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Design of Antibody−Maytansinoid Conjugates Allows for Efficient Detoxification via Liver Metabolism

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journal contribution
posted on 20.04.2011, 00:00 by Xiuxia Sun, Wayne Widdison, Michele Mayo, Sharon Wilhelm, Barbara Leece, Ravi Chari, Rajeeva Singh, Hans Erickson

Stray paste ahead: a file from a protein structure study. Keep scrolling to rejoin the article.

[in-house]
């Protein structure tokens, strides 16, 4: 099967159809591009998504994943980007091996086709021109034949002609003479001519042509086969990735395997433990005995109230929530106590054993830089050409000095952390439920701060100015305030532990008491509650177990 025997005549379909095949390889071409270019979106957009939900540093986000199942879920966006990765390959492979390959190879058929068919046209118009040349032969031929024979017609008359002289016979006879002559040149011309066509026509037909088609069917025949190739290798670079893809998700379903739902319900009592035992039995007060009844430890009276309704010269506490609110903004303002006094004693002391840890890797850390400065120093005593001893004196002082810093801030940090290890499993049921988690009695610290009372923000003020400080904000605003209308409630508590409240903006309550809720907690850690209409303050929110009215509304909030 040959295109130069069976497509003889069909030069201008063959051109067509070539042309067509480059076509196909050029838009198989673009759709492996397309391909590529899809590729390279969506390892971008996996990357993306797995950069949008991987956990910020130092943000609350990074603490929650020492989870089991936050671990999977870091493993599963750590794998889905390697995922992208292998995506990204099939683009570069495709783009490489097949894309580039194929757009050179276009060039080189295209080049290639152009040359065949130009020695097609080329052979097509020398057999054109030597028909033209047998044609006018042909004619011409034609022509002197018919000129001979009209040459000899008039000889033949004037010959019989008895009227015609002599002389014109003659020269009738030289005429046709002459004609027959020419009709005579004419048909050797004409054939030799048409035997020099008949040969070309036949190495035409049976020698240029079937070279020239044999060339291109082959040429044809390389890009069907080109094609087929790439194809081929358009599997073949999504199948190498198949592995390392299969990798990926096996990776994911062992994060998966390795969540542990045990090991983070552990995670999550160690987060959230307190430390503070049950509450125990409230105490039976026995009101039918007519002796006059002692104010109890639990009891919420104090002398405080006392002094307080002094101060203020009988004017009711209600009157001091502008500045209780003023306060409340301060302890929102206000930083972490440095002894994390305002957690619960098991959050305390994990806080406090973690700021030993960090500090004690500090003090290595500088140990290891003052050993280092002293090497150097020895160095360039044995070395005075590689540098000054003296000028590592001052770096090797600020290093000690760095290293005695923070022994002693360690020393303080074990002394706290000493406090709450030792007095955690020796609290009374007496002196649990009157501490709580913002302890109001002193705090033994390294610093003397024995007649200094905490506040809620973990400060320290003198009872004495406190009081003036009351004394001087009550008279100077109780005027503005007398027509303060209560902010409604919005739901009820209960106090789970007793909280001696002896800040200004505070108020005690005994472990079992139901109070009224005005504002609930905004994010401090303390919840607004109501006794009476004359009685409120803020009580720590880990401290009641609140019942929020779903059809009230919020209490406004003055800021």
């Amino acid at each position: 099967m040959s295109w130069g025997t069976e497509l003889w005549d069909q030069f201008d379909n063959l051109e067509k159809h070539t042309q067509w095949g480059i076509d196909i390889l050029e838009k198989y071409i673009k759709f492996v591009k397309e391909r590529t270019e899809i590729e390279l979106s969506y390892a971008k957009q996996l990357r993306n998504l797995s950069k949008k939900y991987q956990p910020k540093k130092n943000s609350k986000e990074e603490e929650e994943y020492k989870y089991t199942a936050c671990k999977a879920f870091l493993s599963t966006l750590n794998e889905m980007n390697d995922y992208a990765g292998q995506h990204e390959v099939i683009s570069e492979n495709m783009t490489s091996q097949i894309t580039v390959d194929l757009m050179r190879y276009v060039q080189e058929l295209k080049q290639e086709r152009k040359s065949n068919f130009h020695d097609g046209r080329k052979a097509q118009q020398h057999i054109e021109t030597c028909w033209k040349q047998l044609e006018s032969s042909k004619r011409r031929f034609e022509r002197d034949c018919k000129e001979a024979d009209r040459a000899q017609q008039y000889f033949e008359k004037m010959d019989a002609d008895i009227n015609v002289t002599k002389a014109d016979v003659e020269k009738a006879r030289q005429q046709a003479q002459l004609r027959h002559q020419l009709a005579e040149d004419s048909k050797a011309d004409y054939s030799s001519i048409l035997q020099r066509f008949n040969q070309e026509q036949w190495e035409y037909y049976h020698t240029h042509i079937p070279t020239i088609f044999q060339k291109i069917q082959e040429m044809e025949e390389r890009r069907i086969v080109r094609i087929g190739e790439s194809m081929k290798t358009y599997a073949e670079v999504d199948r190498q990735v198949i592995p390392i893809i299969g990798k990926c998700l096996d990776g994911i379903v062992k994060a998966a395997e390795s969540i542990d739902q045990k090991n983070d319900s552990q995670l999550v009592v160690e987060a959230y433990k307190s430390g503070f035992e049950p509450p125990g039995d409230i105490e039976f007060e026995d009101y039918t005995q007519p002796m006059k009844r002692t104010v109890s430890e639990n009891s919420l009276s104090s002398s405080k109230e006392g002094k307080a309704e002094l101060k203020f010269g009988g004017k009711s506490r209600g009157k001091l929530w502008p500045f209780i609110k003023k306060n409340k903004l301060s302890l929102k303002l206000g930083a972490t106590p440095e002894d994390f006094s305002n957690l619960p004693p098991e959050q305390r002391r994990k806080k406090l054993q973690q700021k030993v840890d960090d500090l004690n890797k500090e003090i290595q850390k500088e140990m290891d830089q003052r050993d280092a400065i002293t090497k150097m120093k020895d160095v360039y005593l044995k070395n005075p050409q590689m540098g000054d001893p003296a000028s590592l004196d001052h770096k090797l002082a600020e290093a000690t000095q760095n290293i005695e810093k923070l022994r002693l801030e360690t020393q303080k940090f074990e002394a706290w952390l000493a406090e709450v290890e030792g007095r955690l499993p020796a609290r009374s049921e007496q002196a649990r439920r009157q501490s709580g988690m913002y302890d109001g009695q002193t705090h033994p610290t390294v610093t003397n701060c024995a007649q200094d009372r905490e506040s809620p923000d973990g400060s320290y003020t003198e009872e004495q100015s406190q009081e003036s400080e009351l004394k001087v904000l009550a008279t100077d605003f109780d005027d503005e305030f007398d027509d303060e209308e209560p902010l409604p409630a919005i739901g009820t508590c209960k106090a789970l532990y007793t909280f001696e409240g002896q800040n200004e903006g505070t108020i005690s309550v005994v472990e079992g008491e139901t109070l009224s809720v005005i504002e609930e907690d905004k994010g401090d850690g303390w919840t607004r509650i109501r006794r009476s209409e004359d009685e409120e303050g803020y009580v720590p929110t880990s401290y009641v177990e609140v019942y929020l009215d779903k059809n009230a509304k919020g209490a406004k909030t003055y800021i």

Antibody−maytansinoid conjugates (AMCs) are targeted chemotherapeutic agents consisting of a potent microtubule-depolymerizing maytansinoid (DM1 or DM4) attached to lysine residues of a monoclonal antibody (mAb) using an uncleavable thioether linker or a stable disulfide linker. Most of the administered dose of an antibody-based therapeutic is slowly catabolized by the liver and other tissues of the reticuloendothelial system. Maytansinoids released from an AMC during this catabolic process could potentially be a source of toxicity. To investigate this, we isolated and identified liver metabolites in mice for three different [3H]AMCs with structures similar to those currently undergoing evaluation in the clinic. We then synthesized each metabolite to confirm the identification and assessed their cytotoxic potencies when added extracellularly. We found that the uncleavable mAb-SMCC-[3H]DM1 conjugate was degraded to a single major maytansinoid metabolite, lysine-SMCC-[3H]DM1, that was nearly 50-fold less cytotoxic than maytansine. The two disulfide-linked conjugates, mAb-SPP-[3H]DM1 and mAb-SPDB-[3H]DM4, were also found to be catabolized to the analogous lysine-linked maytansinoid metabolites. However, subsequent reduction, S-methylation, and NADPH-dependent oxidation steps in the liver yielded the corresponding S-methyl sulfoxide and S-methyl sulfone derivatives. The cytotoxic potencies of the oxidized maytansinoids toward several human carcinoma cell lines were found to be 5- to 50-fold less potent than maytansine. Our results suggest that liver plays an important role in the detoxification of both cleavable and uncleavable AMCs.

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